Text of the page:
Independence of South Sudan: A New Era for Millions

South Sudan: a New Nation in Africa

Sudan is now two countries. As of Saturday,  July 9th, 2011, South Sudan is an independent nation. After years of civil war. Officially recognized by the United Nations, Africa’s newest nation emerges from decades of civil war.  After a highly publicized and longstanding conflict, the result is

With the fact of independence a reality after nearly five years, the question is, what now ? How will South Sudan be welcomed into the fold of the international African community? How will the nation rebuild its infrastructure, and relate to the African Union?  So many questions, most of which will be answered by the passage of time.  But for now, its time to welcome the newly independent South Sudan as Africa’s newest country.

Quick Facts about South Sudan:

  • Population is roughly 8 million
  • The capital is Juba
  • In the January 2011 referendum, 98% of the people voted for independence
  • South Sudan is bordered by Ethiopia, Kenya, and Uganda

-Marc W. Polite


  1. If you look at the map, you’ll note that South Sudan is landlocked. They don’t have a coastline or a port, so all imports to and exports from South Sudan have to pass through other countries.

    They only have two direct routes to the sea – through Kenya, via truck to Nairobi and train to the port of Mombasa, or through Sudan, via train to Port Sudan.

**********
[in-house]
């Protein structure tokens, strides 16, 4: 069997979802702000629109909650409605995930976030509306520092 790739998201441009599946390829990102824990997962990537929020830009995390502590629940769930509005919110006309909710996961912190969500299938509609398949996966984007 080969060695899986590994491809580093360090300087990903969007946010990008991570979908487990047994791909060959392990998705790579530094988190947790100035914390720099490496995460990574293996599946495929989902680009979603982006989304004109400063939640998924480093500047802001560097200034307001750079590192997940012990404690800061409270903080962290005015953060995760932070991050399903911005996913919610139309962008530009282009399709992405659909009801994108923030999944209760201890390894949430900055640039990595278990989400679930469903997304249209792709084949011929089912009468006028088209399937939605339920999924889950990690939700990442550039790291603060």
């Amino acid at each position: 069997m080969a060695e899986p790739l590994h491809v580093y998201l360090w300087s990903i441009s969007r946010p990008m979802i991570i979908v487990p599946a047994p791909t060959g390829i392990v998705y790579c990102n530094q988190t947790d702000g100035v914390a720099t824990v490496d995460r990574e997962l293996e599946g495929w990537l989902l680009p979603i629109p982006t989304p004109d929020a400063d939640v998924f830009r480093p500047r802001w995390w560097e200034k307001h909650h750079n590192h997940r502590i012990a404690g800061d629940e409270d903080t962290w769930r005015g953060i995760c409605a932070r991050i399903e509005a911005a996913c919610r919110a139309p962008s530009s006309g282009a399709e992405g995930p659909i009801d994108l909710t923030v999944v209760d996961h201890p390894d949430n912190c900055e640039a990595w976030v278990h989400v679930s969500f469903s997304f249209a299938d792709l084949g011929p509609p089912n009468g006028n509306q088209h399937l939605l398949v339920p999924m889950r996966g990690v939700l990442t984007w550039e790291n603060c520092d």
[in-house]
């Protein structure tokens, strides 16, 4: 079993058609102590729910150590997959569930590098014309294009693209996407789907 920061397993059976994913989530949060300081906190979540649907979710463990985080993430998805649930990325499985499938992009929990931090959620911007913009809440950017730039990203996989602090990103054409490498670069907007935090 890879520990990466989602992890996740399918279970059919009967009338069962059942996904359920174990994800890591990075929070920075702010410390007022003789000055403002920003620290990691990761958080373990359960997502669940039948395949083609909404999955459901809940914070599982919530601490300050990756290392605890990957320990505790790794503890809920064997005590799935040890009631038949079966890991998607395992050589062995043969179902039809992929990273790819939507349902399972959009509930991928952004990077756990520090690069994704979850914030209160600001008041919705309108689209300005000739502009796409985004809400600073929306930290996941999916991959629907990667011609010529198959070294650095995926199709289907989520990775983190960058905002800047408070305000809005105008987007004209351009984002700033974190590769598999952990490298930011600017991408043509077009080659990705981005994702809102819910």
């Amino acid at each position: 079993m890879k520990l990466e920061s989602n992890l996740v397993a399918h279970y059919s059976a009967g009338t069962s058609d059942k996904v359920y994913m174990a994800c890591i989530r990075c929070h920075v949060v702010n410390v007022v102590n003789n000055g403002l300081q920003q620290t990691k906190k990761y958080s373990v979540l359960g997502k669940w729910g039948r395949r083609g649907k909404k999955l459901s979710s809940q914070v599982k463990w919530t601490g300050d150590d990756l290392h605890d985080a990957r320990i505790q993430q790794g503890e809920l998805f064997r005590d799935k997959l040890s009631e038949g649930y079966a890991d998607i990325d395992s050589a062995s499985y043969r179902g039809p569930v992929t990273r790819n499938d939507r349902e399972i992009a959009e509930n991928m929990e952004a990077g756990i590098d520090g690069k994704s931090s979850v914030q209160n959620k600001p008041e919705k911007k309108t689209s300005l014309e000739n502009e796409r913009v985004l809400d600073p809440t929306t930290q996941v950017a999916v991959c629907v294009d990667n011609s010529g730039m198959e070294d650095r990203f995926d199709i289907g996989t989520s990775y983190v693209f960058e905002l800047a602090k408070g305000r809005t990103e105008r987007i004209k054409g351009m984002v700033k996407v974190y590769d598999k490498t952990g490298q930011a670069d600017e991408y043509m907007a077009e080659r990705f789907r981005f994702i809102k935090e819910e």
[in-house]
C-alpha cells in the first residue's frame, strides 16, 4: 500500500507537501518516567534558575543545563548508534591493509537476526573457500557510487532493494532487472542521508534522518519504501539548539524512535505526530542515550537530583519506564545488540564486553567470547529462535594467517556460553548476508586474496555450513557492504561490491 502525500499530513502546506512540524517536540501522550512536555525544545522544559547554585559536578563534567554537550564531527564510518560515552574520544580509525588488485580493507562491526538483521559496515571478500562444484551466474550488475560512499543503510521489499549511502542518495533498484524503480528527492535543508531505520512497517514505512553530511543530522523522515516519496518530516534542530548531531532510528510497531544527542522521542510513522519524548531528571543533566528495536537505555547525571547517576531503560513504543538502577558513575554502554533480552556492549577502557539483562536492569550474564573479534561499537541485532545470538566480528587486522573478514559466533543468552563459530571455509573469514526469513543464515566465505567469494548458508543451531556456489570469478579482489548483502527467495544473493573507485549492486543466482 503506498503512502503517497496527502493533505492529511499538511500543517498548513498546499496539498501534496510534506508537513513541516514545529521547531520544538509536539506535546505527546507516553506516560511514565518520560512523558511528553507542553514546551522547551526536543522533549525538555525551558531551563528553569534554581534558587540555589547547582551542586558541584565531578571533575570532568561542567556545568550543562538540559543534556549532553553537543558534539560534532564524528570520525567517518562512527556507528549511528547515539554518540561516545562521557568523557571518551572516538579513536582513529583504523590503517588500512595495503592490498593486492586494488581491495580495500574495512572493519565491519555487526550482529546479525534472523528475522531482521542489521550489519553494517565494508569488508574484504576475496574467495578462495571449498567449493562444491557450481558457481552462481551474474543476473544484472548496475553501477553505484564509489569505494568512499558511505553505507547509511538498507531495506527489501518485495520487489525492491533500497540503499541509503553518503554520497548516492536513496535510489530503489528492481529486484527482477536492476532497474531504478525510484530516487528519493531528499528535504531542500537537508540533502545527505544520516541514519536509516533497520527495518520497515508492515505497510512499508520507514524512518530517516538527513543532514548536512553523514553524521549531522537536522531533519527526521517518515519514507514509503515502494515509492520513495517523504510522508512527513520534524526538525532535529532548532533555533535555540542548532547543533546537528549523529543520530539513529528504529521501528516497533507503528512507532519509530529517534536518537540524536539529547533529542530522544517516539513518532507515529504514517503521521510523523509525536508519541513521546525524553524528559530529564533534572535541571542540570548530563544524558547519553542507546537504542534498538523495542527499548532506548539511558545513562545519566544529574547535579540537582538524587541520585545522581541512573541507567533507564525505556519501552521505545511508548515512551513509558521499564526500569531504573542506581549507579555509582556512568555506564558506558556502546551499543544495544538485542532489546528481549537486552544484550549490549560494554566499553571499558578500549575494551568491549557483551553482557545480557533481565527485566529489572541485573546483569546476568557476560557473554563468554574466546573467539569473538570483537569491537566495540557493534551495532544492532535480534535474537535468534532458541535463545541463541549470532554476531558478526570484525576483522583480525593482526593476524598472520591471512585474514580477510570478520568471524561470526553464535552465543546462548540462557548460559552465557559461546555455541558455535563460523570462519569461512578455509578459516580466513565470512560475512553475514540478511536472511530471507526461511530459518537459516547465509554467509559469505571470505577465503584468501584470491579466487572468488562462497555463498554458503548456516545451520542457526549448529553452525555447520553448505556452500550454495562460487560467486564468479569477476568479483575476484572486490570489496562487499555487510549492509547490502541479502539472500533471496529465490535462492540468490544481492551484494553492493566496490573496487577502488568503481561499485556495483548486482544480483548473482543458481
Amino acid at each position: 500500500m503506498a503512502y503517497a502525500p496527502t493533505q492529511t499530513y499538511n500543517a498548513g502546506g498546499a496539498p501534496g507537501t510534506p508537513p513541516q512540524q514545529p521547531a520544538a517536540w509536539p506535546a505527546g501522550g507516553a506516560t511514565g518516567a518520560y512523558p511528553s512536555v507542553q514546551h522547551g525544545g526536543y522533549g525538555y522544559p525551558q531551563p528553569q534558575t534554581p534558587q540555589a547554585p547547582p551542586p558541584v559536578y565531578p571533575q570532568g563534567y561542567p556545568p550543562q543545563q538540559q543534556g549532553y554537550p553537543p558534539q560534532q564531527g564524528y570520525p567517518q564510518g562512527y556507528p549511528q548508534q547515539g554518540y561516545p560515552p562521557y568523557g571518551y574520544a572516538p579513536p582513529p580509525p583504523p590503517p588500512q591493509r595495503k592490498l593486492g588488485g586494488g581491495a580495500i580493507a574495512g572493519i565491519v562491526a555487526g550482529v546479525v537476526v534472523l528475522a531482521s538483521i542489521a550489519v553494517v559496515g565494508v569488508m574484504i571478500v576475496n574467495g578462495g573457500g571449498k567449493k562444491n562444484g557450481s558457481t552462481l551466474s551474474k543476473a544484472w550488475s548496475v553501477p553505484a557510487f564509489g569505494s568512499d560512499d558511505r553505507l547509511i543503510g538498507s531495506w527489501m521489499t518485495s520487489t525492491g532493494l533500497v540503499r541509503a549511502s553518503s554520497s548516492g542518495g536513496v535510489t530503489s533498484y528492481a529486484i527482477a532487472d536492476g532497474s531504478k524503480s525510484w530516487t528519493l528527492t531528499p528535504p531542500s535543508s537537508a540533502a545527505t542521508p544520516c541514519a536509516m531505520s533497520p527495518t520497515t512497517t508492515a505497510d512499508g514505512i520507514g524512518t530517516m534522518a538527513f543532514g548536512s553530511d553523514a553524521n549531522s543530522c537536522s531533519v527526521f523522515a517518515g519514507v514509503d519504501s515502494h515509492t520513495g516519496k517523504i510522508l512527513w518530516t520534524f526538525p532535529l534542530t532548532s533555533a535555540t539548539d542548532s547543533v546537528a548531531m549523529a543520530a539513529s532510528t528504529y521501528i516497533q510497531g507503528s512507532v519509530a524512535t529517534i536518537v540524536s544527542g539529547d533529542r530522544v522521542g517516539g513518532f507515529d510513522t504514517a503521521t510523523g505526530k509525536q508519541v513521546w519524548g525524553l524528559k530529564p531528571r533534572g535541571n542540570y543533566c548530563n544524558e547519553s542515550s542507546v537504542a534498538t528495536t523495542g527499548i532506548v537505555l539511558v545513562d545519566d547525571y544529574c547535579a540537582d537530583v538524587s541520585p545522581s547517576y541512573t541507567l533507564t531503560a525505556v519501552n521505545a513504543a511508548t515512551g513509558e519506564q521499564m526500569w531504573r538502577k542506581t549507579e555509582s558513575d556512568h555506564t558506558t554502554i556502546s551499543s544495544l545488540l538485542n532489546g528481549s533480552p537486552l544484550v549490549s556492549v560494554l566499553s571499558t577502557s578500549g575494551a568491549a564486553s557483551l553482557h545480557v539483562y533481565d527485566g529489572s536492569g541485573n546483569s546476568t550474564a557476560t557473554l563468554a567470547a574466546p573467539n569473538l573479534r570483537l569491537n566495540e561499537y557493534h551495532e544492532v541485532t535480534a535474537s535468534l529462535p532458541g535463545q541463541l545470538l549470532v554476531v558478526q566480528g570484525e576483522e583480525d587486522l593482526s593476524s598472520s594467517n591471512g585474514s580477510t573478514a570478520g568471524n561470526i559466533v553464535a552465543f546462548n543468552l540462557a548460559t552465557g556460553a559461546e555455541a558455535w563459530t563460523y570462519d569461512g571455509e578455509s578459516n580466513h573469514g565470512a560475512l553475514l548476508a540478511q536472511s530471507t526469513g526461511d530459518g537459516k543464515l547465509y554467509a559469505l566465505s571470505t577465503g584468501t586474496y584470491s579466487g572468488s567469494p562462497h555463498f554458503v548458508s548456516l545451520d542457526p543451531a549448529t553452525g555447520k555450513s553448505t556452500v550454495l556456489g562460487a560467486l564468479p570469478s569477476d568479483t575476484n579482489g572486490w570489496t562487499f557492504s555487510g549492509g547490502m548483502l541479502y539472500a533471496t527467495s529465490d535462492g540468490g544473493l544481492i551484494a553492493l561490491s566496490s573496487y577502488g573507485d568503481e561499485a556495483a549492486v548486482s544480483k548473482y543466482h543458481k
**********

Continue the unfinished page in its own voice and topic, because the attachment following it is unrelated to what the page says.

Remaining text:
The Port Sudan route is both the easiest and the most politically difficult, as it passes through the country they just seceded from, the Kenya route is the safest politically, but it’s the slowest and most difficult, since South Sudan has terrible roads (n lots of places they aren’t even paved, just dirt paths) and the highways in northern Kenya aren’t much better.

    This is going to be a problem for them when they try and develop their oil deposits, the only serious possibility they have for economic independence.

  2. Thank you for your commentary Greg. It appears as though South Sudan will emerge amongst the membership of nations with many of the same economic and political difficulties other decolonized countries had to deal with. Political independence is only part of the issue.
    Perhaps South Sudan can build their roads up and firm up their relations with Kenya.

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